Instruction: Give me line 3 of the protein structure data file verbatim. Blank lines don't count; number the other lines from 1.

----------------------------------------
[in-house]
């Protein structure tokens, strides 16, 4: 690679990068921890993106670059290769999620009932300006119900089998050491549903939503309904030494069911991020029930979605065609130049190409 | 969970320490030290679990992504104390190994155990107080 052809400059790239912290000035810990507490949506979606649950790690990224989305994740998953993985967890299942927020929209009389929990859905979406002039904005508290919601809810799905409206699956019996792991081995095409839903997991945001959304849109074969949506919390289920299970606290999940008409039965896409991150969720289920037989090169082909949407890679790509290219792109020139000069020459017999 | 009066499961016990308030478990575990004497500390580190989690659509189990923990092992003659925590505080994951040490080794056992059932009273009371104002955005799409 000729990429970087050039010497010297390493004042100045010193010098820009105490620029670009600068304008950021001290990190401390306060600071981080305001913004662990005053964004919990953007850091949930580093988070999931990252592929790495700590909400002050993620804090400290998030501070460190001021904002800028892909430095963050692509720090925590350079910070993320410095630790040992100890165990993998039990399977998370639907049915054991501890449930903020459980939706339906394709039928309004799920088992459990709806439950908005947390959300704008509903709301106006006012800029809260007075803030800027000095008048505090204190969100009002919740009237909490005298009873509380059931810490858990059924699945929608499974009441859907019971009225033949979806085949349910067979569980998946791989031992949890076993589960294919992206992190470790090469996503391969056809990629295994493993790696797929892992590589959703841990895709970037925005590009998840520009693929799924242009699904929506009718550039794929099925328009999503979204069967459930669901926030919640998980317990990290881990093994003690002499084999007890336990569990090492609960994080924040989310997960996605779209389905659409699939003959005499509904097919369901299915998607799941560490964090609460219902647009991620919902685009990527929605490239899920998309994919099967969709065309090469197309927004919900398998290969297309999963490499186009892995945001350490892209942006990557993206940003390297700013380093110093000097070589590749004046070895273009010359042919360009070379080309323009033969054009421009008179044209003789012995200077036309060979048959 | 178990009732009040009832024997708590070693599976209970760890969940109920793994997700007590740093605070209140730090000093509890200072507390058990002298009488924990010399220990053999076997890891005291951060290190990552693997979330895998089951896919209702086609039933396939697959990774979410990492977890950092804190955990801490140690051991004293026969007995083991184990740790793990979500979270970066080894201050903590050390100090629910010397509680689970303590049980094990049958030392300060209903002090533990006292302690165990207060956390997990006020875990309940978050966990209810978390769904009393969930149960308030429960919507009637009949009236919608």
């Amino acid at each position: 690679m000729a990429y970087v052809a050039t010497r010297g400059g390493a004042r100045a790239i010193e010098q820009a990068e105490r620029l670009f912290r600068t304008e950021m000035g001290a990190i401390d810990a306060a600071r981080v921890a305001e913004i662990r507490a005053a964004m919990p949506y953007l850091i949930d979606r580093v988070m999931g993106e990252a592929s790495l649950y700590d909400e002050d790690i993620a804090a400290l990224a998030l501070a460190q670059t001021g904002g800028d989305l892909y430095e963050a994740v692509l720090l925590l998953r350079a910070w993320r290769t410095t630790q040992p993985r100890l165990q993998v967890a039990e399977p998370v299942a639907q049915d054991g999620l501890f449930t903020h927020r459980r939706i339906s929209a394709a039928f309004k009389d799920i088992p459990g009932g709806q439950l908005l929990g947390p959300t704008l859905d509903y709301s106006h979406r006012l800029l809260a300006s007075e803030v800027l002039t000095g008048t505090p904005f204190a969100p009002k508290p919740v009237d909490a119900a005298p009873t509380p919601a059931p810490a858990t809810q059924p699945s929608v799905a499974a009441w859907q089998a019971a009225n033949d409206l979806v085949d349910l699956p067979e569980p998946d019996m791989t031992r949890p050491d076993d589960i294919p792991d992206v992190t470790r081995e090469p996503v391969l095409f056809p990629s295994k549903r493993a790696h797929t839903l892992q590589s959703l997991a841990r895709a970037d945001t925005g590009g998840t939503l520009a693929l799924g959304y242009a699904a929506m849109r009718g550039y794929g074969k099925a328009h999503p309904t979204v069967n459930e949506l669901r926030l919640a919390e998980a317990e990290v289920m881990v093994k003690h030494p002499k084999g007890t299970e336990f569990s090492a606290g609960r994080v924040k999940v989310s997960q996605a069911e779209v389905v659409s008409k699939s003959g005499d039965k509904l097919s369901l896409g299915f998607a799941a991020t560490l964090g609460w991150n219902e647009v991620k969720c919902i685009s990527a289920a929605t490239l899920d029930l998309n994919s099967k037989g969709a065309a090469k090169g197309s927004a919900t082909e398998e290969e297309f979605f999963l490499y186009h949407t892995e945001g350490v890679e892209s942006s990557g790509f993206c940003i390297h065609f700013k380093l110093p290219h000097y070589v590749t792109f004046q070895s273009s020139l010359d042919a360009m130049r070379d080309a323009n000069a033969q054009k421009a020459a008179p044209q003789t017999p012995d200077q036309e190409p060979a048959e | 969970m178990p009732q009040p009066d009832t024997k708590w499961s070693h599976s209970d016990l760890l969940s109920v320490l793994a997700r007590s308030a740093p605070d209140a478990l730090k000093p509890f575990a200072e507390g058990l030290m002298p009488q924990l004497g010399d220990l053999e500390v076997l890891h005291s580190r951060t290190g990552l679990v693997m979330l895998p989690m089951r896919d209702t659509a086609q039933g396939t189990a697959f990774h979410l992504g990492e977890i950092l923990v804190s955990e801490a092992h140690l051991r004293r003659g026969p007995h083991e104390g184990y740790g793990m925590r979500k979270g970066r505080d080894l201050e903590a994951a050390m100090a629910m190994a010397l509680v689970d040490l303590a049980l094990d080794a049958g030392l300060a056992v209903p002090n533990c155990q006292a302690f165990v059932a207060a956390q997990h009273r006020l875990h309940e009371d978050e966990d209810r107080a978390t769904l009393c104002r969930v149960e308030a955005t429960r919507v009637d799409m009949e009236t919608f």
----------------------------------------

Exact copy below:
């Amino acid at each position: 690679m000729a990429y970087v052809a050039t010497r010297g400059g390493a004042r100045a790239i010193e010098q820009a990068e105490r620029l670009f912290r600068t304008e950021m000035g001290a990190i401390d810990a306060a600071r981080v921890a305001e913004i662990r507490a005053a964004m919990p949506y953007l850091i949930d979606r580093v988070m999931g993106e990252a592929s790495l649950y700590d909400e002050d790690i993620a804090a400290l990224a998030l501070a460190q670059t001021g904002g800028d989305l892909y430095e963050a994740v692509l720090l925590l998953r350079a910070w993320r290769t410095t630790q040992p993985r100890l165990q993998v967890a039990e399977p998370v299942a639907q049915d054991g999620l501890f449930t903020h927020r459980r939706i339906s929209a394709a039928f309004k009389d799920i088992p459990g009932g709806q439950l908005l929990g947390p959300t704008l859905d509903y709301s106006h979406r006012l800029l809260a300006s007075e803030v800027l002039t000095g008048t505090p904005f204190a969100p009002k508290p919740v009237d909490a119900a005298p009873t509380p919601a059931p810490a858990t809810q059924p699945s929608v799905a499974a009441w859907q089998a019971a009225n033949d409206l979806v085949d349910l699956p067979e569980p998946d019996m791989t031992r949890p050491d076993d589960i294919p792991d992206v992190t470790r081995e090469p996503v391969l095409f056809p990629s295994k549903r493993a790696h797929t839903l892992q590589s959703l997991a841990r895709a970037d945001t925005g590009g998840t939503l520009a693929l799924g959304y242009a699904a929506m849109r009718g550039y794929g074969k099925a328009h999503p309904t979204v069967n459930e949506l669901r926030l919640a919390e998980a317990e990290v289920m881990v093994k003690h030494p002499k084999g007890t299970e336990f569990s090492a606290g609960r994080v924040k999940v989310s997960q996605a069911e779209v389905v659409s008409k699939s003959g005499d039965k509904l097919s369901l896409g299915f998607a799941a991020t560490l964090g609460w991150n219902e647009v991620k969720c919902i685009s990527a289920a929605t490239l899920d029930l998309n994919s099967k037989g969709a065309a090469k090169g197309s927004a919900t082909e398998e290969e297309f979605f999963l490499y186009h949407t892995e945001g350490v890679e892209s942006s990557g790509f993206c940003i390297h065609f700013k380093l110093p290219h000097y070589v590749t792109f004046q070895s273009s020139l010359d042919a360009m130049r070379d080309a323009n000069a033969q054009k421009a020459a008179p044209q003789t017999p012995d200077q036309e190409p060979a048959e | 969970m178990p009732q009040p009066d009832t024997k708590w499961s070693h599976s209970d016990l760890l969940s109920v320490l793994a997700r007590s308030a740093p605070d209140a478990l730090k000093p509890f575990a200072e507390g058990l030290m002298p009488q924990l004497g010399d220990l053999e500390v076997l890891h005291s580190r951060t290190g990552l679990v693997m979330l895998p989690m089951r896919d209702t659509a086609q039933g396939t189990a697959f990774h979410l992504g990492e977890i950092l923990v804190s955990e801490a092992h140690l051991r004293r003659g026969p007995h083991e104390g184990y740790g793990m925590r979500k979270g970066r505080d080894l201050e903590a994951a050390m100090a629910m190994a010397l509680v689970d040490l303590a049980l094990d080794a049958g030392l300060a056992v209903p002090n533990c155990q006292a302690f165990v059932a207060a956390q997990h009273r006020l875990h309940e009371d978050e966990d209810r107080a978390t769904l009393c104002r969930v149960e308030a955005t429960r919507v009637d799409m009949e009236t919608f």